The Center for Mind-Body Medicine

Cozy Roasted Vegetable Soup

Cozy Roasted Vegetable Soup

Root veggies, especially when roasted, are a real comfort food, and this is the kind of soup that’s a real reviver during chilly months. Chinese medicine associates root vegetables with lung health; other peer-reviewed studies have found squash such as the nutty Kabocha squash here are immune boosters filled with gut cleansing fiber. Soups like this just welcome a spice blast, and we’ve obliged this one with cinnamon, allspice, cardamom, nutmeg, ginger, and thyme. Downing a bowl is like lighting your internal fireplace to keep winter’s chill at bay.

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Peace on Earth

Peach on Earth

Sometimes we talk about how the Center’s work at a very broad level is really peace and conflict resolution work: healing trauma in individuals, families and communities, to bring about forgiveness, revitalization, growth, and hope. Perhaps, if you are an alum of our programs, you have experienced this?

Sometimes healing means understanding, sometimes it means letting go. It might mean leaving, or staying; it might mean developing gratitude, awareness, self-compassion, or self-expression. Mind-body medicine allows us to be human, and our group model creates the holding container in which what needs to happen can finally happen, instead of being held in or held back. Again and again, we witness the beauty and resilience of the human spirit.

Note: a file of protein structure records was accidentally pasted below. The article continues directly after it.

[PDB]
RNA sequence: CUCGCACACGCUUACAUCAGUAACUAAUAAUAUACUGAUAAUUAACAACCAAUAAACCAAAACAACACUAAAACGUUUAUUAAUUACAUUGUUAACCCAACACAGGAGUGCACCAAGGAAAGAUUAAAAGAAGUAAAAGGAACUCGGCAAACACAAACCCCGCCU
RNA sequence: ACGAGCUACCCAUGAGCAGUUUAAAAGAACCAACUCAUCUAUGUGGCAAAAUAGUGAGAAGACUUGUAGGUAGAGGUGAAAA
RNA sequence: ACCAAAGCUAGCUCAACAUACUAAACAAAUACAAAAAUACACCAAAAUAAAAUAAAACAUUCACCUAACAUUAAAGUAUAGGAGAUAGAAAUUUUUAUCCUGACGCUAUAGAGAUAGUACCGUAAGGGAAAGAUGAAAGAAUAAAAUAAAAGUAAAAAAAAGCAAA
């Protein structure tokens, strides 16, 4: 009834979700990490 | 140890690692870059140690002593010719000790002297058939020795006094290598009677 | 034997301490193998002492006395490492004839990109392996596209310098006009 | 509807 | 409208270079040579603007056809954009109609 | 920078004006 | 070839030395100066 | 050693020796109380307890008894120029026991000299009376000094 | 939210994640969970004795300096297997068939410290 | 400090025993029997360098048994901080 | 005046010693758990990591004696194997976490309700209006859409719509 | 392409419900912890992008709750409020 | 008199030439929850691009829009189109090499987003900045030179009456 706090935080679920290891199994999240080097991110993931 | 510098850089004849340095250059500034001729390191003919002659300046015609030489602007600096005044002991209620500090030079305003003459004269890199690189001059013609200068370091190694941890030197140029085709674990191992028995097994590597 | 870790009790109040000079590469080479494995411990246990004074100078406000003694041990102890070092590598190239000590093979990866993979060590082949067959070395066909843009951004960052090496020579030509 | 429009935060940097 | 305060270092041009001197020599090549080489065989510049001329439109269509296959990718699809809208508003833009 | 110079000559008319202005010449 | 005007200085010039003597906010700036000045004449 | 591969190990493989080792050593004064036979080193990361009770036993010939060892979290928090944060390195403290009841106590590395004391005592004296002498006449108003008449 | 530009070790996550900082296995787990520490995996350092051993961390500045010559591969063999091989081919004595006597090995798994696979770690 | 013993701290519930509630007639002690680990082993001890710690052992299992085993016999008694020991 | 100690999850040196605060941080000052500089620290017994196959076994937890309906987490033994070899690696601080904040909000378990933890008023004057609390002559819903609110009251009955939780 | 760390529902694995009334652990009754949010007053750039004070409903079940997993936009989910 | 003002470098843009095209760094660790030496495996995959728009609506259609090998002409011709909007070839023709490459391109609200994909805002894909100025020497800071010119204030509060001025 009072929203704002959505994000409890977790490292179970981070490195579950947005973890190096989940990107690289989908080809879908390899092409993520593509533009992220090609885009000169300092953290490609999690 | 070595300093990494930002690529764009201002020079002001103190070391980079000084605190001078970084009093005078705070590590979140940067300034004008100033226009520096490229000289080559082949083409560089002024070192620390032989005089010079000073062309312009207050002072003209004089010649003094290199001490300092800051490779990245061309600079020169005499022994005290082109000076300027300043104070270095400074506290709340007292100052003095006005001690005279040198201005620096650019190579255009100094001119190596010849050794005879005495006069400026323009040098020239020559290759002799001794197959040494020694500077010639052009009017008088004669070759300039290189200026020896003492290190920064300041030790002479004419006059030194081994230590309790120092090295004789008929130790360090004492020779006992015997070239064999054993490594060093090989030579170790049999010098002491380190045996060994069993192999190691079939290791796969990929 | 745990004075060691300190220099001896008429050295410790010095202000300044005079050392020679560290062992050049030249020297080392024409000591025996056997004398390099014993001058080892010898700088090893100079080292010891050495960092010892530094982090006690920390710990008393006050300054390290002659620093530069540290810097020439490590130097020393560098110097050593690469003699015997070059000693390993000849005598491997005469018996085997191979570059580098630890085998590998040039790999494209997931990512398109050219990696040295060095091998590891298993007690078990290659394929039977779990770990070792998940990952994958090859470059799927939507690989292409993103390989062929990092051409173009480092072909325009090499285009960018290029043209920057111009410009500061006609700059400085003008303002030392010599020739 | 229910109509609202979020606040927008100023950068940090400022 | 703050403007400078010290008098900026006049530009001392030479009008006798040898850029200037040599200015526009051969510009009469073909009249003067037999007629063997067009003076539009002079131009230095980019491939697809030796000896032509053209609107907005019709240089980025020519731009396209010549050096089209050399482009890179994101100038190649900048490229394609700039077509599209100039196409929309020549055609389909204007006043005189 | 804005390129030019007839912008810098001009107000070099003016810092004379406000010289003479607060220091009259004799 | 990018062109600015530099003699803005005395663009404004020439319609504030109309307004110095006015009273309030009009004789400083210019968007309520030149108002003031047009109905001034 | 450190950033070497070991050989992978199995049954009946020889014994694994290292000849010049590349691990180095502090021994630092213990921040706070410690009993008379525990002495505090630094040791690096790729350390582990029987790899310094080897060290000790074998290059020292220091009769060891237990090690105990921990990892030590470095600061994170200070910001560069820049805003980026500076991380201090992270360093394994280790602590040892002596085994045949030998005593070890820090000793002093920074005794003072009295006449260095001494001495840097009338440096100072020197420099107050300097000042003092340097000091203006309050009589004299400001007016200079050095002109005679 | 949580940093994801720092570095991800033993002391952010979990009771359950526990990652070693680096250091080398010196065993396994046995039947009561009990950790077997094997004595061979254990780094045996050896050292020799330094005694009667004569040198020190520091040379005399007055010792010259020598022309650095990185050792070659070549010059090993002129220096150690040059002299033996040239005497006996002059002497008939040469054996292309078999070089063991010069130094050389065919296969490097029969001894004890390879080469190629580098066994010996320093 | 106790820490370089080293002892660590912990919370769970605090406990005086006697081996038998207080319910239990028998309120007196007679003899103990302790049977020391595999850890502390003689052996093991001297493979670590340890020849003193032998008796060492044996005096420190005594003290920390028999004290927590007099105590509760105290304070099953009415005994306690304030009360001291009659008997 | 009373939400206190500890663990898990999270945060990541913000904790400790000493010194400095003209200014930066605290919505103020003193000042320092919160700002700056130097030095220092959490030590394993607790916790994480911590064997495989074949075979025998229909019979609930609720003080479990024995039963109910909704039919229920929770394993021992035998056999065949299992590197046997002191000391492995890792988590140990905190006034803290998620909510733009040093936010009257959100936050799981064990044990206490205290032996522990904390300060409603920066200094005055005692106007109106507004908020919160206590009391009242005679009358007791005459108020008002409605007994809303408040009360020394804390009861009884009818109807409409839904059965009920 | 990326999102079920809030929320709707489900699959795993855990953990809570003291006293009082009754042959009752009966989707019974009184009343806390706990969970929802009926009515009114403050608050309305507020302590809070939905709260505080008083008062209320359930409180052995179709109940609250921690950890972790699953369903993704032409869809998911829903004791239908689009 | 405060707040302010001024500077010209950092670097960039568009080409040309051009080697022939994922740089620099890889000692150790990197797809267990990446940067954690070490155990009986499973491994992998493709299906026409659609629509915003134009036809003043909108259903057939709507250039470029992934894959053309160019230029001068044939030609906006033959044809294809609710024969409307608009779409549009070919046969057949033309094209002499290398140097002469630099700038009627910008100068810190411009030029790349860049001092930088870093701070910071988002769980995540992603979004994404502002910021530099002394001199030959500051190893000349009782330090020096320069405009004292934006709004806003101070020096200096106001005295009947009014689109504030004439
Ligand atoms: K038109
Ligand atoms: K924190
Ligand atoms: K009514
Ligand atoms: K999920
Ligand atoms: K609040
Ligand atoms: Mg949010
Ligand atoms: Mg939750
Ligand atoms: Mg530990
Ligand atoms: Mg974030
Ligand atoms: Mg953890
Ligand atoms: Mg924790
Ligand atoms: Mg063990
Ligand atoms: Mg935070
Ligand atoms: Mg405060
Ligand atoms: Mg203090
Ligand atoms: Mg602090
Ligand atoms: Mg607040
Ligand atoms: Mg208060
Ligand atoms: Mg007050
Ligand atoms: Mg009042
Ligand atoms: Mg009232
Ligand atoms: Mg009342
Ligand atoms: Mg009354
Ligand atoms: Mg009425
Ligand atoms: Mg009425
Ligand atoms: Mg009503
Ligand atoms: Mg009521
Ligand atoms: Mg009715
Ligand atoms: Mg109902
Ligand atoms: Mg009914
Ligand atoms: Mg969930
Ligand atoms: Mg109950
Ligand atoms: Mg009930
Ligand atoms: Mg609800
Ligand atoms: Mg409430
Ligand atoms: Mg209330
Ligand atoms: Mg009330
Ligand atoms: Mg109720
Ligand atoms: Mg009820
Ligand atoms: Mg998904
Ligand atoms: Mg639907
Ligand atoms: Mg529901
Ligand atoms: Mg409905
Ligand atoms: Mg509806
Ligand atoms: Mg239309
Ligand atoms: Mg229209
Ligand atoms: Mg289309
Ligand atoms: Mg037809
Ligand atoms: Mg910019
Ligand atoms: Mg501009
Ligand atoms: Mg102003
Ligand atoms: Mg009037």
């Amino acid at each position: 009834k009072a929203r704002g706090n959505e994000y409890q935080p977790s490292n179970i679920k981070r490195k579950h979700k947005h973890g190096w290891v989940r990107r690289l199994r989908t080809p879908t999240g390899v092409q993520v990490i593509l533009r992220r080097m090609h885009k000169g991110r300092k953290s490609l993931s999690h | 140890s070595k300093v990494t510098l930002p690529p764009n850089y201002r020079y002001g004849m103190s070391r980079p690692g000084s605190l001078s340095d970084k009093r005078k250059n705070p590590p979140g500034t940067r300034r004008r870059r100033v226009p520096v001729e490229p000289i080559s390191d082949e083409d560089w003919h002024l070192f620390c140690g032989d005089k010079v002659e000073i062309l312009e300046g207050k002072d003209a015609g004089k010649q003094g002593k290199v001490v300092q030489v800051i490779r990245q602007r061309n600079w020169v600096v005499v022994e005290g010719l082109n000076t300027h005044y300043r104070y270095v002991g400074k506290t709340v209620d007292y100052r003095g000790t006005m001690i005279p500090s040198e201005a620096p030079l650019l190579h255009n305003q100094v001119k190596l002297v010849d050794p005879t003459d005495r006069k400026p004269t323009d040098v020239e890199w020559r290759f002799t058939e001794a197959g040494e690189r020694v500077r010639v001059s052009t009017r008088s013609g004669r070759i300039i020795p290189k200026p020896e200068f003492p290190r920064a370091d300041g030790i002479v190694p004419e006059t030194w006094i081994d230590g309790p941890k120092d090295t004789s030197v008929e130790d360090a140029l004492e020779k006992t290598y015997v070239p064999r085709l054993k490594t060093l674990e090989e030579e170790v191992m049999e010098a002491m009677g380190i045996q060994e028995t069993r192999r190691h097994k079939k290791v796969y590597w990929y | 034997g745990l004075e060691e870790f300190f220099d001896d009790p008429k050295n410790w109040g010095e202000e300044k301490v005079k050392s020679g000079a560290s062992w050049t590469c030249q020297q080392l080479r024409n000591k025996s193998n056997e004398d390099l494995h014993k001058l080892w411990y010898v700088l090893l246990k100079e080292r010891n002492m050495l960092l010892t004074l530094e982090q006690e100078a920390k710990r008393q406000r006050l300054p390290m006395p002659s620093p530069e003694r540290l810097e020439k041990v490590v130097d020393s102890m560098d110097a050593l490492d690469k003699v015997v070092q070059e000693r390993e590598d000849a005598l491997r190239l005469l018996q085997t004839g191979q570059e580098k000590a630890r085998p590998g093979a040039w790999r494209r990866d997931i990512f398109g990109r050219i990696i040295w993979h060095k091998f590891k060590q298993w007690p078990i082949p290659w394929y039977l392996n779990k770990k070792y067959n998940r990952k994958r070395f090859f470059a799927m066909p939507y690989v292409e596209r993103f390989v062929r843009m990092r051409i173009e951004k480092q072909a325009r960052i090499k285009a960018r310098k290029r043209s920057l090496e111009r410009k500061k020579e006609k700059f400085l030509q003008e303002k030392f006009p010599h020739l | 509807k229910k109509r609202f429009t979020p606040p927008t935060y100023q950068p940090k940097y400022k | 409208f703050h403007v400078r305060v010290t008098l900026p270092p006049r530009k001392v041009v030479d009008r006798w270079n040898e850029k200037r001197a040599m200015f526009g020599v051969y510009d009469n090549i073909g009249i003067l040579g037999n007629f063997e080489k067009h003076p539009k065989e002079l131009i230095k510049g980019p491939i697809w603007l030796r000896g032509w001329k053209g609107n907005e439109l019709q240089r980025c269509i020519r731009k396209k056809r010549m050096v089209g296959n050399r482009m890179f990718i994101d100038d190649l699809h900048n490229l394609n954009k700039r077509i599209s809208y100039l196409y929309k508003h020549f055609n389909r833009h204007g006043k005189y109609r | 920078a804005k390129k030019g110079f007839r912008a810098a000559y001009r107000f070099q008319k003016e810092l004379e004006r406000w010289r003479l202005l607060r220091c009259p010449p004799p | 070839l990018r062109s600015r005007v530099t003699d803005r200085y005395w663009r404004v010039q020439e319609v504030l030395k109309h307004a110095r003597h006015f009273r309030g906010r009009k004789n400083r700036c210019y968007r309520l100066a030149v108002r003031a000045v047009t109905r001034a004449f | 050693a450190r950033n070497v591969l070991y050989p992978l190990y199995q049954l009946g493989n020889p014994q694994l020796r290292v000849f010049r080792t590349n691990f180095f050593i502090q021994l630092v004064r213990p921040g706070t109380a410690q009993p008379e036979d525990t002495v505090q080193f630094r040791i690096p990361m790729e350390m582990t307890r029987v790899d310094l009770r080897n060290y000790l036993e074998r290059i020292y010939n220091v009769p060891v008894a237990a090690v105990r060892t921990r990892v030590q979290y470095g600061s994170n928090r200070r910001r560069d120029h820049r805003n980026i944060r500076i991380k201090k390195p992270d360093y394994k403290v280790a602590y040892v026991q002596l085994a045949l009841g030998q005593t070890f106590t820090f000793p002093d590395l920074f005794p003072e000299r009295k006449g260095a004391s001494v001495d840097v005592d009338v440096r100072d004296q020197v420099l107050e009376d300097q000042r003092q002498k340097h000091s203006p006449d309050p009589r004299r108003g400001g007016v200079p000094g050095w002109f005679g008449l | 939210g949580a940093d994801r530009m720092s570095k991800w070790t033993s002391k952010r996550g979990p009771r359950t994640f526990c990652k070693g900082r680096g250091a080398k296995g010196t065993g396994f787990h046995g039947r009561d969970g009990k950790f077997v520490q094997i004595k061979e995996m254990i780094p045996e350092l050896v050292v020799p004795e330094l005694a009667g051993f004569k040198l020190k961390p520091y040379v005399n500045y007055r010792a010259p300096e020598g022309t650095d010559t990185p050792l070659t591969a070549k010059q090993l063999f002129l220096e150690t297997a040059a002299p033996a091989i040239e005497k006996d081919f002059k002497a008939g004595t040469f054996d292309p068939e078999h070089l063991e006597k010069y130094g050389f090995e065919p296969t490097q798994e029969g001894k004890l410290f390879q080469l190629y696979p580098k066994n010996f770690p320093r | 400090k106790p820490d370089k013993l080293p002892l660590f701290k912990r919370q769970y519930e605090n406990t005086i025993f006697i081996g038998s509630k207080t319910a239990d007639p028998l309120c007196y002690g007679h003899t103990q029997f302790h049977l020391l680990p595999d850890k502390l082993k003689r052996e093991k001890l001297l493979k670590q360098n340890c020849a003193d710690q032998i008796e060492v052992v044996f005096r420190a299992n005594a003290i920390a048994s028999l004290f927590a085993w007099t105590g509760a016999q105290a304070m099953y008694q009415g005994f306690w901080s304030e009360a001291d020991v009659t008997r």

In the season of light, as the new year approaches, we look forward to continuing this remarkable healing work, bringing comfort to people who are suffering, and doing our part to bring peace on earth.

Sending love and our very best wishes to you and yours!

The Staff of The Center for Mind-Body Medicine

Author: Jo Cooper, Online Communications Editor

Cranberry Relish

Cranberry Relish

Have you been looking for a fresh cranberry relish recipe, that makes the perfect accompaniment to holiday meals?

This is it.

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Calm.com

Calm.com

It was a tense moment. The phlebotomist had tried drawing blood from both of my arms without success, and had left the room in search of a colleague to take over. I sat, band aids and bruises in the crooks of my arms, curious about how this next attempt would go… when I had a BFO (Blinding Flash of the Obvious). It wasn’t all down to the technician — I could help! I just had to riffle through the rolodex in my brain to find the right resources.

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